Friday, June 6, 2014


Poetry is my default.

When I am
wrestling with ideas,
reasoning through concepts
sizing up situations
weeping in my tea
celebrating an accomplishment
processing a failure
or savoring a surprising joy
poetry is
my genre of choice
to read
to write.

When I am analyzing
the day
the classroom
the plan
the lesson
the child
the possibilities
poetry is...
the only way
to see
the drop of water
in the ocean
...and the ocean
the molecule
in the air
...and the air
the one voice
in a chorus
...and the chorus
the path
in the forest
through the trees
...and the forest.

Poetry is my default.

And I am not alone.

Every day, everywhere, in classrooms, teachers are rereading a favorite poem to gain strength for the day--to remember why they began teaching.

Every day, somewhere in some classroom , a teacher is discovering a  new poem --a poem that  reads her mind and her heart.

An essential poem is pinned to the corkboard beside the desk, taped to a file cabinet at the back of the room, hanging in front of the classroom on a colorful poster, or tucked into a plan book, or journal or book of teacher devotions.

Teachers in all sorts of situations and settings read poetry, need poetry, breathe poetry.
Poetry enables them to continue to teach with fire, to teach with courage.

Sam Intrator, Megan Scribner and Parker J. Palmer understand this-- and  promote and celebrate this essentialness of poetry in our teaching lives.

Ten years ago, they edited and published Teaching with Fire: Poetry That Sustains the Courage to Teach.

In this volume, teachers submitted poems that sustain them as they teach.  Each teacher has also submitted a brief reflection on the poem and its importance in  her teaching life.

I have given many copies of this volume as gifts to teachers, as they received higher degrees or moved to a literacy coordinator job... or just because they are my teacher friends.

 I return to this "devotional" again and again.  The poems submitted by my fellow teachers echo my thoughts, mirror my feelings, and give me the courage to teach from my heart.

This is the one essential tool in my writing teacher's toolbox.  I could not teach writing without this book.

As I provide writing possibilities and opportunities for teachers in the CAWP Summer Institute, this anthology, consistently and miraculously offers the perfect mentor text, the appropriate commentary or note to supplement my ideas... the extra dollop of inspiration to create a writing task leading to powerful  writing.

This summer is no different.  With  this book in hand, as we remember classrooms, and brainstorm ideas around our theme this year ( Talk, Texts, and Thoughts:  Teachers as Intellectuals and Agents of Change), I will share Sonia Nieto's submission, I Remember,  written her sister, Lydia Cortes.
To read  this poem see page 39 of the text in Google Books.

As we talk about the varieties and kinds of silences and the uses of silences in our classrooms and in the world, I will share Pablo Neruda's Keeping  Quiet  submitted by Catherine Gerber.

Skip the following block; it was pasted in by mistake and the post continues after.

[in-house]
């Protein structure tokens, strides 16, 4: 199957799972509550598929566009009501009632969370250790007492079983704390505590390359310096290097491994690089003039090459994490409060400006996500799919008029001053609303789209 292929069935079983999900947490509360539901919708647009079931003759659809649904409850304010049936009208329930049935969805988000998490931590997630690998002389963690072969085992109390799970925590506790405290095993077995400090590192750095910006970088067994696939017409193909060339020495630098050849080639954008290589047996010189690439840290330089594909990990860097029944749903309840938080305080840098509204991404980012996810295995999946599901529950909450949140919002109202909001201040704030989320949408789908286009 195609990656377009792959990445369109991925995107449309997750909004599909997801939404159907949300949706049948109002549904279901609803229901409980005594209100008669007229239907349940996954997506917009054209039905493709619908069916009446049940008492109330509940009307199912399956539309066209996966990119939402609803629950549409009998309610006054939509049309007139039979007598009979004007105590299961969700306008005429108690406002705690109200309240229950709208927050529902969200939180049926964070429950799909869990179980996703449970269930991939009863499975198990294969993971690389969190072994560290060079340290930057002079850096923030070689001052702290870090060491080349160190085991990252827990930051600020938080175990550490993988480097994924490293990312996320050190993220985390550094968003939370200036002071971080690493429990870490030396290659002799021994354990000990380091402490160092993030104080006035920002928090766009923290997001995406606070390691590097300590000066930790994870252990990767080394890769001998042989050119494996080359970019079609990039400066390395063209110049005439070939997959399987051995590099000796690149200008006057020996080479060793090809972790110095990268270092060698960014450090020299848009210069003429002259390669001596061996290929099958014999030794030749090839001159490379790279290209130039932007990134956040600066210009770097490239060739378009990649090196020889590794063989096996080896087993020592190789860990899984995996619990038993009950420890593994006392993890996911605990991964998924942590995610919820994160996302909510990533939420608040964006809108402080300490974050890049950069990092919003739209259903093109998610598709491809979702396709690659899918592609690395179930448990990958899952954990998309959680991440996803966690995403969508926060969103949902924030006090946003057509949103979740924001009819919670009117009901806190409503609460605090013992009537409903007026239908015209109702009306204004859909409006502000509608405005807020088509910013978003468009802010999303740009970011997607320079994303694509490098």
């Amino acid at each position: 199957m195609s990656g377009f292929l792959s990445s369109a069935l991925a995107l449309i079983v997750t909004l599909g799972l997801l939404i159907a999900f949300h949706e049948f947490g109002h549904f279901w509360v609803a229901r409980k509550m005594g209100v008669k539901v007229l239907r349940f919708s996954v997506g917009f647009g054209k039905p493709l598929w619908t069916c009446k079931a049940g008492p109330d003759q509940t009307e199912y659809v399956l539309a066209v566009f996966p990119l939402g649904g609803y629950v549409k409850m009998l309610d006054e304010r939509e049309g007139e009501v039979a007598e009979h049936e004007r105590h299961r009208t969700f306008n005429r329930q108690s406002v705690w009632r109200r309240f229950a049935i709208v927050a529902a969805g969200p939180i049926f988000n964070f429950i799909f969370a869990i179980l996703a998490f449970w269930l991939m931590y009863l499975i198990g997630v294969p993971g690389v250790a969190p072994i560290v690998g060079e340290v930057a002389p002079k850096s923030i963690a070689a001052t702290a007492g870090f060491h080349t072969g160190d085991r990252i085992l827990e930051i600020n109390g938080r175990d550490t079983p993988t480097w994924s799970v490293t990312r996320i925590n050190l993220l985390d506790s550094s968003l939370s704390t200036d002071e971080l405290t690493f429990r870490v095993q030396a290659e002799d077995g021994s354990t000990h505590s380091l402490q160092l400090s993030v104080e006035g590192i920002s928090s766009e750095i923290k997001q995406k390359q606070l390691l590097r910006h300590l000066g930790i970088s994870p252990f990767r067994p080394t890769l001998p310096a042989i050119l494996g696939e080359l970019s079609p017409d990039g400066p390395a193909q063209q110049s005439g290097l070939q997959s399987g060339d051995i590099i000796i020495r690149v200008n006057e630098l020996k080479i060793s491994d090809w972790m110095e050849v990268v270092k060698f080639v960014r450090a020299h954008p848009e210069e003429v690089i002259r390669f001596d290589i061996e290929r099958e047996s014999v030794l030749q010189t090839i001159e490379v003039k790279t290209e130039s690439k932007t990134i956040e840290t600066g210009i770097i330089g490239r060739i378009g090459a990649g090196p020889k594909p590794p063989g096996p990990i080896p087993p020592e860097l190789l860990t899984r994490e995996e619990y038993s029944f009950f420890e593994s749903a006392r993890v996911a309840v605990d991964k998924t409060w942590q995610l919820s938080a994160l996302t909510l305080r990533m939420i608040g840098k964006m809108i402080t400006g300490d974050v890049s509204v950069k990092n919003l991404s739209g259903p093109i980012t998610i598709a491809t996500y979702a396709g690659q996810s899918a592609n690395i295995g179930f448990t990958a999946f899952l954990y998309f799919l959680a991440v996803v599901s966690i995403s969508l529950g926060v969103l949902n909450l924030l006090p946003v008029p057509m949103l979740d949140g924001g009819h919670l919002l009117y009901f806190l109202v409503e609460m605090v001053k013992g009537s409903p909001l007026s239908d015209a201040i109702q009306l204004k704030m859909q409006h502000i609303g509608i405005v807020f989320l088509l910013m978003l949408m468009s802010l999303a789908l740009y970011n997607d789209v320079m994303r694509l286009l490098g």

And as we consider the various ways of knowing, I can not do it without sharing Two Kinds of Intelligence by Jellaludin Rumi submitted by Marianne Houston.

Now ten years later,  I am delighted to own the new sister volume, Teaching with Heart: Poetry that Speaks to the Courage to Teach.    Following the same structure and format of the previous volume, already this, too,  has been added to my survivor tools-- just as essential as it older sibling.

In this volume, we find our fellow teachers across the nation have submitted old favorites and classics, such  as The New Colossus by Emma Lazarus submitted by Randi Weingarten and Section II from Song of  Myself by Walt Whitman submitted by Jennifer Boyden

I am also delighted to find newer contemporary sustenance such as Taylor Mali's  What Teacher's Make submitted by Kevin Hodgson and No Way. The Hundred is There. by Lori Malaguzzi submitted by Tiffany Poirier.

What poem woke you up this morning?
Which poem reflected the day's possibilities?
Which poem opened your mind, your heart and your window on the world today?
What poem gives you courage, and sets you on fire?

Related Resources

Visit  the Center for Courage and Renewal of which Parker J. Palmer is the founder and senior partner.

In my pile of next reads is  Palmer's classic book, The Courage to Teach: Exploring the Inner Landscape of a Teacher's Life, I want to reread it this summer.

Leading from Within: Poetry That Sustains the Courage to Lead is another anthology of poems following the same structure of Teaching with Fire and Teaching with Courage,  published by the same editors between these two volumes.

Bringing together leaders from every area imaginable-- corporate executives, doctors, educators, lawyers, politicians, journalists, clergy and more, this anthology inspires leaders in all walks of life in their daily work of making a difference.

Today's Deeper Writing Possibilities

Consider the work you do and the poems that have sustained you in that work.  Reread several of those poems, reflecting on their importance, influence and inspiration. Why do you need them and reread them? When are they most helpful?  How did you discover these poems? How have you shared them with others?

Select one of these poems and write a one-page reflection  on its essentialness in your life and work.

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